Men are more likely than women to be involved in crashes because of bad driving habits such as driving too fast and drink-driving, according to the IAM’s latest research report Licensed to skill: Contributory factors in road accidents.
When comparing men and women, men are nearly twice as likely to be involved in a collision due to being careless, reckless or in a hurry. They are also more likely to crash because of poor behaviour or inexperience.
The main differences highlighted in the report are:
Careless, reckless or in a hurry is recorded more frequently for men (ten per cent) than women (six per cent).
Travelling too fast for the conditions is recorded more frequently for men (seven per cent) than women (four per cent).
Poor driving behaviour or inexperience is recorded more frequently for men (14 per cent) than women (ten per cent).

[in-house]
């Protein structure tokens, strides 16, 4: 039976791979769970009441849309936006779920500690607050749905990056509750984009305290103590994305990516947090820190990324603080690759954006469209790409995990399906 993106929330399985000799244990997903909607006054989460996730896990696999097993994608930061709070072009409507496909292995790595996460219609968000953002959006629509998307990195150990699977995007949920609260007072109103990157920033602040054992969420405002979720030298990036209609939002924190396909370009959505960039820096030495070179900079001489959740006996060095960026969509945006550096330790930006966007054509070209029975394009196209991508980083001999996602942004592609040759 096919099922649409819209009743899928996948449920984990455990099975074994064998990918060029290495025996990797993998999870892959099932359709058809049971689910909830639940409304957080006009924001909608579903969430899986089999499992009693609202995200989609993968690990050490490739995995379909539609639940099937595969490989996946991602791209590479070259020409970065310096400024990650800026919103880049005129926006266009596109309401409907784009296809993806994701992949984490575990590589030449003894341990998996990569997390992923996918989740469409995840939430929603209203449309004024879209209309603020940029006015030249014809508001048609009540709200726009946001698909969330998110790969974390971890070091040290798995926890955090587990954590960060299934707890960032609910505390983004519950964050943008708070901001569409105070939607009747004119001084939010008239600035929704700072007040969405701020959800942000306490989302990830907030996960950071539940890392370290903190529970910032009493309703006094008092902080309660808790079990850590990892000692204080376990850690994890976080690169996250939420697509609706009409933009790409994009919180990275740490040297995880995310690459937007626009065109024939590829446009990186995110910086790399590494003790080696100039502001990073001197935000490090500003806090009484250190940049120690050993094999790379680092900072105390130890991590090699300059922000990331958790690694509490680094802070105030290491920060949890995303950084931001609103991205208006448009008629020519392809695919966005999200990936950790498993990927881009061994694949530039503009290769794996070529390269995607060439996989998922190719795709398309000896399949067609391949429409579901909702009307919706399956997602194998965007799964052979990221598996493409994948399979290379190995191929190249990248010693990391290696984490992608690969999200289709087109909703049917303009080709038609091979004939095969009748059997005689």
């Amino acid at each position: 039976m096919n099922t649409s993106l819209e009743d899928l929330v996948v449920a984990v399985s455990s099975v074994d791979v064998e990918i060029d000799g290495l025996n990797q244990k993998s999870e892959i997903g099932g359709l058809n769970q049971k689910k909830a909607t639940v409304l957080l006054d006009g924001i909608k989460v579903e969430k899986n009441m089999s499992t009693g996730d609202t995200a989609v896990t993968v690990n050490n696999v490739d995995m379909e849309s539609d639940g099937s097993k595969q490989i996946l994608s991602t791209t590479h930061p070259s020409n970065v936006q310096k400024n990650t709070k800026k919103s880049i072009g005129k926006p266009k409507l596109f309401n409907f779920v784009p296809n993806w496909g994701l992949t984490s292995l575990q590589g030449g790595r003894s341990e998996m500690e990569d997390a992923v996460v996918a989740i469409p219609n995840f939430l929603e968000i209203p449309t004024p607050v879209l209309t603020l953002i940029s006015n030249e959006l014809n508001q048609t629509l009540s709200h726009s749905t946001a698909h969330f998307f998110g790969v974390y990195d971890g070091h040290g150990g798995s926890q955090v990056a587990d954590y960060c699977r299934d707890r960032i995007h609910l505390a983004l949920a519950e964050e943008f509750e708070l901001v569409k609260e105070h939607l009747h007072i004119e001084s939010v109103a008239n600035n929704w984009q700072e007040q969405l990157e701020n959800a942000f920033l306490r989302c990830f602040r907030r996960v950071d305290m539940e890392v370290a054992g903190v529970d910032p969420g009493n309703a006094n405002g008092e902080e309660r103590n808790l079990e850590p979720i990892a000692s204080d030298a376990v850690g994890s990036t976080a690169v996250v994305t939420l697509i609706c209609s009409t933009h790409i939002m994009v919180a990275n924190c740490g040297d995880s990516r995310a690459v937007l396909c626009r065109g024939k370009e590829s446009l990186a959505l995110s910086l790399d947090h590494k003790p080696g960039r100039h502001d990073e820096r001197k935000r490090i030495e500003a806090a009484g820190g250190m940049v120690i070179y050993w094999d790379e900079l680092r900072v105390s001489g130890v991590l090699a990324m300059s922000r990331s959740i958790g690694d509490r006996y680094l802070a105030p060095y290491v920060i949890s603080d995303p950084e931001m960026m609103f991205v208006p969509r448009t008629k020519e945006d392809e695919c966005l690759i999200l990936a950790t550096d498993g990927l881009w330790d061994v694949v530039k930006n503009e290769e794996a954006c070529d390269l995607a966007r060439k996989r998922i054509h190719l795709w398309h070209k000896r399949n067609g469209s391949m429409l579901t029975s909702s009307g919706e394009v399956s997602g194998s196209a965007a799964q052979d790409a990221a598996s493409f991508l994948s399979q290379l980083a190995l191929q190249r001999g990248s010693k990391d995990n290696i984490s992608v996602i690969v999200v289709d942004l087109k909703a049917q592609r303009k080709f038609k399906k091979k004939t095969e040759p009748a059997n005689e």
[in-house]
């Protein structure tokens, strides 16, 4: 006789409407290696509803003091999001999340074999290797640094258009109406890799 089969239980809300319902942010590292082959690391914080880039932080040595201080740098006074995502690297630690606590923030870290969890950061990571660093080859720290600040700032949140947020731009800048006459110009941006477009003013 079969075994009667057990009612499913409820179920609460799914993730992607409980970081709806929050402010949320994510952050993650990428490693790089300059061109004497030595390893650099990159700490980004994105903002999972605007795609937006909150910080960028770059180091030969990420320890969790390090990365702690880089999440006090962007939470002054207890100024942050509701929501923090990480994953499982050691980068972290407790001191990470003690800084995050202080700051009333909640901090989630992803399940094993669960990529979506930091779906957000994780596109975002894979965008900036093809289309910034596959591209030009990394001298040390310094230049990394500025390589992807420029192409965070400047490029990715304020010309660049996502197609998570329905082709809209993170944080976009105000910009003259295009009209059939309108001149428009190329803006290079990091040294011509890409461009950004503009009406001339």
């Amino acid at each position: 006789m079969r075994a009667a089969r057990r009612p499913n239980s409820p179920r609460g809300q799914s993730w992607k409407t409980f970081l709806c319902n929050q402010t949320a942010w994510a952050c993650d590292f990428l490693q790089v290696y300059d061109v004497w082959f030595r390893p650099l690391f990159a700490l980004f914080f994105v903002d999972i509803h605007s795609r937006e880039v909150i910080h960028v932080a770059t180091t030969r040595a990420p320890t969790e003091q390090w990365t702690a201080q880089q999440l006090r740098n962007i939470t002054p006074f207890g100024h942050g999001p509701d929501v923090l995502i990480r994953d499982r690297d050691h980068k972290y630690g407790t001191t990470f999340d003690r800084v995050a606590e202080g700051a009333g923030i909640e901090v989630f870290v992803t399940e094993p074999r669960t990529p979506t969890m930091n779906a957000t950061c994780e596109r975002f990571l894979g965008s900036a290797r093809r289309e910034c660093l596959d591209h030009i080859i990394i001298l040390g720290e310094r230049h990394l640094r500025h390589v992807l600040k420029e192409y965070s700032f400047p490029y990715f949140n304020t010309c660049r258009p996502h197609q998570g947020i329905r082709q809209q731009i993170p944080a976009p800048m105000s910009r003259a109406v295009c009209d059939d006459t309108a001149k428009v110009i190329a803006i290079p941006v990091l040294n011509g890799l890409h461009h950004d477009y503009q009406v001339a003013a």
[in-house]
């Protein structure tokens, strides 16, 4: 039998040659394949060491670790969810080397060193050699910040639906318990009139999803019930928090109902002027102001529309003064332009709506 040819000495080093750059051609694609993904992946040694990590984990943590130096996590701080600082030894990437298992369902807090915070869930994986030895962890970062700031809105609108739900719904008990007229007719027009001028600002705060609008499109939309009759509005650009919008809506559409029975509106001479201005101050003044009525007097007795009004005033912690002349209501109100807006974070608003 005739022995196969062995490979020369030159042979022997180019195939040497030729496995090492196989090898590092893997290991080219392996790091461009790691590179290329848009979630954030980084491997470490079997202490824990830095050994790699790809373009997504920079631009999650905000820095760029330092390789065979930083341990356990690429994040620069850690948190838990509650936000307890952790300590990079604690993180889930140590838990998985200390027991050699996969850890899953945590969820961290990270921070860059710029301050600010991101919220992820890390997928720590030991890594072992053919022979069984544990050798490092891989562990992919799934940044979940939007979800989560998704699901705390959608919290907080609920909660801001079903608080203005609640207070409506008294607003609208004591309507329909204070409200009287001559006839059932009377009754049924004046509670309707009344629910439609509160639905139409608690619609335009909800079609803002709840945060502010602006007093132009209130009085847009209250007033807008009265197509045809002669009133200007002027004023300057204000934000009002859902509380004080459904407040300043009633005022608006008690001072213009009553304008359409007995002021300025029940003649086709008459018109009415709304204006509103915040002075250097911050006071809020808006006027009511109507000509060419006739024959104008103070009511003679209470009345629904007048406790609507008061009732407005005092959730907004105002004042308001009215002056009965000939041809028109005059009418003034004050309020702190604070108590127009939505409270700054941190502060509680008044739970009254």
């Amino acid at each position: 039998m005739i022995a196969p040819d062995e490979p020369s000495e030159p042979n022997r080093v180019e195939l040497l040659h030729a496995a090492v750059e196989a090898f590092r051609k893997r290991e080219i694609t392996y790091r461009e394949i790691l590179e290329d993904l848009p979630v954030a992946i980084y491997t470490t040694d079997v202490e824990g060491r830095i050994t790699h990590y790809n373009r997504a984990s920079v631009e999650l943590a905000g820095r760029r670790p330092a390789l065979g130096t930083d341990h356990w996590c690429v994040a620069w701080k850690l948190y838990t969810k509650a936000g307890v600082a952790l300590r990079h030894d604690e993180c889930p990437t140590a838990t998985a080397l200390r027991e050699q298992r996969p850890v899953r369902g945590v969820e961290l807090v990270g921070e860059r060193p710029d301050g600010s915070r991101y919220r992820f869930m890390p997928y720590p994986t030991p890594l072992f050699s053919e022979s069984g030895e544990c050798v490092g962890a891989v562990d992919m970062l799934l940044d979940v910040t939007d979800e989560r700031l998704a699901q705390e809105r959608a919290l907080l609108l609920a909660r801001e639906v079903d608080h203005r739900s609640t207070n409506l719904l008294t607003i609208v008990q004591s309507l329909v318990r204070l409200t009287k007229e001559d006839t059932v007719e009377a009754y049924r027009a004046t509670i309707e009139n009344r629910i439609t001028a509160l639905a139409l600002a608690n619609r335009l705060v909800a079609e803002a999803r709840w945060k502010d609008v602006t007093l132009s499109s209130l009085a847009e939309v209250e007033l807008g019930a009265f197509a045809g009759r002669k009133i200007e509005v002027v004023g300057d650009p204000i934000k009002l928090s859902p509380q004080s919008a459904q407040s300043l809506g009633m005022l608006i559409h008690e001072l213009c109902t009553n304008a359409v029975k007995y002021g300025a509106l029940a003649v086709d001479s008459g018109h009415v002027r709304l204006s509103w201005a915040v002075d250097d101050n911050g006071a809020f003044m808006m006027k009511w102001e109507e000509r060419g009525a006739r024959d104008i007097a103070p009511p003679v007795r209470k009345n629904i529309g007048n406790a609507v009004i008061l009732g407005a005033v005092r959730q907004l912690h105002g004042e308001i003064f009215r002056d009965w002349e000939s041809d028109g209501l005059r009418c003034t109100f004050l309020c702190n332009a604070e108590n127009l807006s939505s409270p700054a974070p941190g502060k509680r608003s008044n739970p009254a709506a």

However recent research by the IAM shows that women and men aren’t so different when it comes to driving behaviour and attitudes. Most men and women enjoy driving, and rate themselves to be confident, considerate and safe.
But almost twice as many men as women claim to be “very confident” drivers.
IAM chief executive Simon Best said: “These results show that we need to look at the psychology of male drivers to reduce risky behaviour and over-confidence, but for both sexes accidents could be easily reduced by improving driver skills and lives could be saved. The government is moving towards this by introducing driver training for careless driving offences but all drivers should consider training. Driving is a life-long skill that requires life-long learning.”